I apologize for being a little late to celebrate this publicly, but I noticed yesterday that Sunday 5th March 2017 marked the 45th anniversary of the appearance of the first Azed crossword puzzle in the Observer. The first one appeared on 5th March 1972 when I was 8 years old and the compiler, Jonathan Crowther, must have been even younger.

I should add that in 1972 I didn’t even know that the Observer newspaper existed. The only Sunday paper I was aware of in those days was the Sunday Post which, though published in Scotland, was very popular on Tyneside at the time. I remember the cartoons very well indeed, especially The Broons and Oor Wullie.

I resumed doing the Azed puzzle about a year ago with the demise of the print edition of the Independent on Sunday but I have yet to register any successes in the monthly competition. There have been a few glitches in this recently, such as incorrect grids and wrong instructions, which put me off even attempting some of the recent competitions. And those I have entered I’ve done so cursorily, with little time to think much about it.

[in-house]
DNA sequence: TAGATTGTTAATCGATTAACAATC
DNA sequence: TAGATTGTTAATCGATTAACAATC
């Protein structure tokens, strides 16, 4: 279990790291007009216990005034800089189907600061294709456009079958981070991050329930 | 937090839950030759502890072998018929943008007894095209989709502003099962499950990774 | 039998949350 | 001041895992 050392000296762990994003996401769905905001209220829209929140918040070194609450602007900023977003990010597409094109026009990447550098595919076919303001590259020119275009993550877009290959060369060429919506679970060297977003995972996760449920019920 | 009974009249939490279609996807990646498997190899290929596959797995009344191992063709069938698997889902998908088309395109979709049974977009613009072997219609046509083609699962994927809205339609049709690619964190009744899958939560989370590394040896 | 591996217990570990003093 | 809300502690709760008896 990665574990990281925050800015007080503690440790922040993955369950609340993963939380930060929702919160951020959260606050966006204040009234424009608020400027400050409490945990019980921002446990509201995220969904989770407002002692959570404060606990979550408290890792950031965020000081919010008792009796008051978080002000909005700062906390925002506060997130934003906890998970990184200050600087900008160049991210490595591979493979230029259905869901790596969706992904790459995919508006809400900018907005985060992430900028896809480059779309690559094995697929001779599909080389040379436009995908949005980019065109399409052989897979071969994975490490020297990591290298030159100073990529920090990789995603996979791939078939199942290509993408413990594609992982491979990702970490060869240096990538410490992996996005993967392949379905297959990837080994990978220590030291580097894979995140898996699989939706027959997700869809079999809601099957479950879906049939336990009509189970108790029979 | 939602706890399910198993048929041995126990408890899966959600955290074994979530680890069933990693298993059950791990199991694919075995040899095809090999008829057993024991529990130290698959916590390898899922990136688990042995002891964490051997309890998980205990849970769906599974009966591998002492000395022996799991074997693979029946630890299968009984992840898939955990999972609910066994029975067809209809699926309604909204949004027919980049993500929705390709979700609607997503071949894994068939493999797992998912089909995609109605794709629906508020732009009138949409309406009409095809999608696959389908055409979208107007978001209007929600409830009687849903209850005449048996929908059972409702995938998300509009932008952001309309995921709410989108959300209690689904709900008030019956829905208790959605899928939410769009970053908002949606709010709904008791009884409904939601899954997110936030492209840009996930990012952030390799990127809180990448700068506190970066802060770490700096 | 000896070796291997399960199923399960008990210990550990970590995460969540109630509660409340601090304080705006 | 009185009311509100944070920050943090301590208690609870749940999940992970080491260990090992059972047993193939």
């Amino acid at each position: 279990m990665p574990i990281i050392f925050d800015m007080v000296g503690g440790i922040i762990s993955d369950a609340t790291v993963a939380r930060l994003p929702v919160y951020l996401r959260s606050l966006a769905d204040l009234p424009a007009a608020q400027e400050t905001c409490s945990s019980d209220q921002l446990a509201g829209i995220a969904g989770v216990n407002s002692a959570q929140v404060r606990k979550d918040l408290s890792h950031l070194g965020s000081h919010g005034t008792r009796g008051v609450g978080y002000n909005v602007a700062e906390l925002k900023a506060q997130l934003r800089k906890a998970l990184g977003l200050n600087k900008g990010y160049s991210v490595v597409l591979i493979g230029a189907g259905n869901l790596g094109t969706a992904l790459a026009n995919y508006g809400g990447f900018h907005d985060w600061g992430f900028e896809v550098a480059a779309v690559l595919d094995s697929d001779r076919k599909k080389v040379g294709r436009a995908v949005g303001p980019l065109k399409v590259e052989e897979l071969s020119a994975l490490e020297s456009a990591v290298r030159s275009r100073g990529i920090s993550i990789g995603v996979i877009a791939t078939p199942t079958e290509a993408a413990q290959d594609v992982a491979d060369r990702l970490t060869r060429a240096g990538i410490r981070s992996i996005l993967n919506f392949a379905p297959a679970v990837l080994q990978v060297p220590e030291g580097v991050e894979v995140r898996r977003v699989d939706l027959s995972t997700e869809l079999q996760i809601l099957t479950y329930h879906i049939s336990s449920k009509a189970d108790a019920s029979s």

Since this Sunday’s puzzle marks a special occasion, however, I think I might try to send in a decent clue this time. I completed the puzzle – Azed No. 2334 – last night so have a few days to ponder on an appropriate entry.

Incidentally, if you look at the across clues in this week’s puzzle you will see that the first letters form an acrostic: “FORTY FIVE YEARS OF AZED” but only if the supplied clue for 29 across beings with “R”. That’s how I realized it was the Azed Crossword’s 45th birthday!

Anyway, as a physicist I particularly enjoyed 25 down:

Particle rapidly showing displacement of neutron (6)

Not too difficult, but rather neat!

There’s also a nice one at 14 down:

Spacecraft may enter it: I soon changed pressure at this point (10)

 

Academic Cruciverbalism

Posted in Biographical, Crosswords, Literature with tags , , , , , , , , , on May 10, 2016 by telescoper

The other day I came across something I’ve never seen before: an academic paper about cryptic crosswords. It’s in an open access journal so feel free to clock – it’s not behind a paywall. Anyway, the abstract reads: